In 1975, Chapman started what was then known as The Fort Wayne Sister Cities Committee, charged with forming a sister city bond between Fort Wayne and a city in another country. This was conceived as a citywide project to participate in Fort Wayne’s celebration of the national bicentennial the following year. His committee successfully created a sister city relationship with Takaoka, Japan, a relationship that continues to flourish. Today the Fort Wayne Sister Cities Committee is succeeded by Fort Wayne Sister Cities International, Inc., which actively oversees Fort Wayne’s relationships with sister cities in Japan, Poland, Germany, and China, as well as a friendship city in Myanmar. In 2000, Chapman and his wife, Elizabeth (Betsy), established The Chapman Sister Cities Exchange Students Fund within the Community Foundation of Greater Fort Wayne. This fund underwrites annual student exchanges between young people in Fort Wayne and its sister cities. The Fort Wayne sister cities program has been named by Sister Cities International as one of the country’s outstanding sister cities programs. In 2016, he was recognized by Sister Cities International at its annual meeting in Washington, D.C., and presented with its International Volunteer of the Year award.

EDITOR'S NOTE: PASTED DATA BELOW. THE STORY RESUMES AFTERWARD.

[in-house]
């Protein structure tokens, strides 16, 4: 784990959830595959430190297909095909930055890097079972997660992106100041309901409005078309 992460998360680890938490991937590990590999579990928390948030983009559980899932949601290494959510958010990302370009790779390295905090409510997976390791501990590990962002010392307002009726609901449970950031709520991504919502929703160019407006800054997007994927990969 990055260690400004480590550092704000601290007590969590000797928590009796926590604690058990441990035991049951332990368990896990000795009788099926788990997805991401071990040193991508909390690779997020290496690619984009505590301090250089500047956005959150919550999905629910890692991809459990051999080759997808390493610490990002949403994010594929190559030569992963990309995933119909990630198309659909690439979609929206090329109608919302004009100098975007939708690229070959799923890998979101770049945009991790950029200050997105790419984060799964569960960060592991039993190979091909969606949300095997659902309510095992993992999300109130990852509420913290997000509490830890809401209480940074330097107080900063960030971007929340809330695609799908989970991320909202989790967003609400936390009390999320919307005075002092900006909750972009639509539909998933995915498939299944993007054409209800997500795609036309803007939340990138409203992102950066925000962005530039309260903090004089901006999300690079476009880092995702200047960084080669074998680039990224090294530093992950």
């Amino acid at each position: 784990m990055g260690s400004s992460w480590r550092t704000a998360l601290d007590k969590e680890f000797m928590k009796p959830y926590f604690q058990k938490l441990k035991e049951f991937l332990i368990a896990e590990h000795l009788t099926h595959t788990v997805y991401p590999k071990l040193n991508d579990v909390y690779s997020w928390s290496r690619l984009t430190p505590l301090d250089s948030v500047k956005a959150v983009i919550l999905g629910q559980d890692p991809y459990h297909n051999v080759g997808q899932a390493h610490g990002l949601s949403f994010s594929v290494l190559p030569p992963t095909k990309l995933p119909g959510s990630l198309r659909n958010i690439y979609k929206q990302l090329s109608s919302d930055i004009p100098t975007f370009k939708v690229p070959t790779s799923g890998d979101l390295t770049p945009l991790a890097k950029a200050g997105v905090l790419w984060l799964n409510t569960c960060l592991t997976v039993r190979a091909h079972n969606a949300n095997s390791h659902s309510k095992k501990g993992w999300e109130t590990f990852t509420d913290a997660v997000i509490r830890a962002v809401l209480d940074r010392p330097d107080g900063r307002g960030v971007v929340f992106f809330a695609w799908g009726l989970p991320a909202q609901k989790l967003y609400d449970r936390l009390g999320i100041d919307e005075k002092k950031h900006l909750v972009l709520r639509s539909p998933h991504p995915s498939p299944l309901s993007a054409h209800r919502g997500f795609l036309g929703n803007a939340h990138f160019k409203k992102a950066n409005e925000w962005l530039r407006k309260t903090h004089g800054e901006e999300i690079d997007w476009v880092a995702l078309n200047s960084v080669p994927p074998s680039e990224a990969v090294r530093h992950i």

Over the years, Chapman has served a number of charitable and professional organizations. He has been president of The Allen County Bar Association, The Lincoln Museum, and First Presbyterian Church Foundation. His other past board memberships have included The Community Foundation of Greater Fort Wayne, Arts United of Greater Fort Wayne, United Way of Allen County, Defense Orientation Conference Association, and Community Harvest Food Bank. He is currently a member of the advisory board of IPFW’s College of Arts and Sciences, a trustee of The IPFW Foundation, and a member of the board of trustees of The Allen County Courthouse Preservation Trust. He became a member of First Presbyterian Church of Fort Wayne in 1958, and has served as president of its board of trustees, and as an elder and member of its session.
In 2001, the Chapmans endowed the first professorship chair at Indiana University– Purdue University Fort Wayne (IPFW), designated as The Chapman Distinguished Professor of English.